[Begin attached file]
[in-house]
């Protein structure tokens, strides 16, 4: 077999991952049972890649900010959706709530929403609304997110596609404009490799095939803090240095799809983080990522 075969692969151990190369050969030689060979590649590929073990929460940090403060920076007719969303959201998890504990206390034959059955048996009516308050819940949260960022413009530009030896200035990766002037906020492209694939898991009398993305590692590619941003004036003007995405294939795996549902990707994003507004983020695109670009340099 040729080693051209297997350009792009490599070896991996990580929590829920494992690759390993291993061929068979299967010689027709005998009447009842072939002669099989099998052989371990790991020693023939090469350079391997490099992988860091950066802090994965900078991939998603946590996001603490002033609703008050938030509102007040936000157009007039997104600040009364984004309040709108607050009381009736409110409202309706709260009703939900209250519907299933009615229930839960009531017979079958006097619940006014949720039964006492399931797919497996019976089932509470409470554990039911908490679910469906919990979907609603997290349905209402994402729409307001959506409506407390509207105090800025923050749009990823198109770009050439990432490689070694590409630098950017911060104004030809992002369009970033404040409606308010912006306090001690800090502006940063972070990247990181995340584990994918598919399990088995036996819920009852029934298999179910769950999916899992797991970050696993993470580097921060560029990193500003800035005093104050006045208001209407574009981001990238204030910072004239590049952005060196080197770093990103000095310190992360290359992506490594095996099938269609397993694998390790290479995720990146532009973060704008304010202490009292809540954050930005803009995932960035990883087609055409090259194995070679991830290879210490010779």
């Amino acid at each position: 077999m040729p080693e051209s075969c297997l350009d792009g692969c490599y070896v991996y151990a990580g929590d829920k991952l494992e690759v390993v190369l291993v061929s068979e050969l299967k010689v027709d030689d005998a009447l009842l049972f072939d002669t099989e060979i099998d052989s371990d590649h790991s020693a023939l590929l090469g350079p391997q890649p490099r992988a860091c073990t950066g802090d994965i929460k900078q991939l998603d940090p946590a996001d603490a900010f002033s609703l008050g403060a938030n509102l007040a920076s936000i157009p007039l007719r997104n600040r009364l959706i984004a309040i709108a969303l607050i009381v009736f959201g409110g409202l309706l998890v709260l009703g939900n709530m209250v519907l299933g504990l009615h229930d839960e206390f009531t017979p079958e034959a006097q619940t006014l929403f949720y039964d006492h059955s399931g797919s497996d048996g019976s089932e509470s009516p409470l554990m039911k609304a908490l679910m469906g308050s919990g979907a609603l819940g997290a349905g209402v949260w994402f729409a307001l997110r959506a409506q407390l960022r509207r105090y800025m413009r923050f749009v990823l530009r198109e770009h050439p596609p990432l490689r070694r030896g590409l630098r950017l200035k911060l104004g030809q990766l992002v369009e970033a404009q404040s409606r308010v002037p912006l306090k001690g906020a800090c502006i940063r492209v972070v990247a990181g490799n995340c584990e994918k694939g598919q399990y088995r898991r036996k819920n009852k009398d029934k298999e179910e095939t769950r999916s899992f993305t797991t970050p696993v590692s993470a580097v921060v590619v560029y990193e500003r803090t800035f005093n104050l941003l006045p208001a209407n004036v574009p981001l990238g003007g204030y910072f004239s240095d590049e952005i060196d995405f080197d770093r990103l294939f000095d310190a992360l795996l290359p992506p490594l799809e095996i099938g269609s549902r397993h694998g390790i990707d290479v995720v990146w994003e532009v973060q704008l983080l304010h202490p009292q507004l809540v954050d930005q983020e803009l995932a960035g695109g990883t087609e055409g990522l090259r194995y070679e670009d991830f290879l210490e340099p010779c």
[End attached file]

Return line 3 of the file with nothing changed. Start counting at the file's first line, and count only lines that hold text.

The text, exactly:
């Amino acid at each position: 077999m040729p080693e051209s075969c297997l350009d792009g692969c490599y070896v991996y151990a990580g929590d829920k991952l494992e690759v390993v190369l291993v061929s068979e050969l299967k010689v027709d030689d005998a009447l009842l049972f072939d002669t099989e060979i099998d052989s371990d590649h790991s020693a023939l590929l090469g350079p391997q890649p490099r992988a860091c073990t950066g802090d994965i929460k900078q991939l998603d940090p946590a996001d603490a900010f002033s609703l008050g403060a938030n509102l007040a920076s936000i157009p007039l007719r997104n600040r009364l959706i984004a309040i709108a969303l607050i009381v009736f959201g409110g409202l309706l998890v709260l009703g939900n709530m209250v519907l299933g504990l009615h229930d839960e206390f009531t017979p079958e034959a006097q619940t006014l929403f949720y039964d006492h059955s399931g797919s497996d048996g019976s089932e509470s009516p409470l554990m039911k609304a908490l679910m469906g308050s919990g979907a609603l819940g997290a349905g209402v949260w994402f729409a307001l997110r959506a409506q407390l960022r509207r105090y800025m413009r923050f749009v990823l530009r198109e770009h050439p596609p990432l490689r070694r030896g590409l630098r950017l200035k911060l104004g030809q990766l992002v369009e970033a404009q404040s409606r308010v002037p912006l306090k001690g906020a800090c502006i940063r492209v972070v990247a990181g490799n995340c584990e994918k694939g598919q399990y088995r898991r036996k819920n009852k009398d029934k298999e179910e095939t769950r999916s899992f993305t797991t970050p696993v590692s993470a580097v921060v590619v560029y990193e500003r803090t800035f005093n104050l941003l006045p208001a209407n004036v574009p981001l990238g003007g204030y910072f004239s240095d590049e952005i060196d995405f080197d770093r990103l294939f000095d310190a992360l795996l290359p992506p490594l799809e095996i099938g269609s549902r397993h694998g390790i990707d290479v995720v990146w994003e532009v973060q704008l983080l304010h202490p009292q507004l809540v954050d930005q983020e803009l995932a960035g695109g990883t087609e055409g990522l090259r194995y070679e670009d991830f290879l210490e340099p010779c």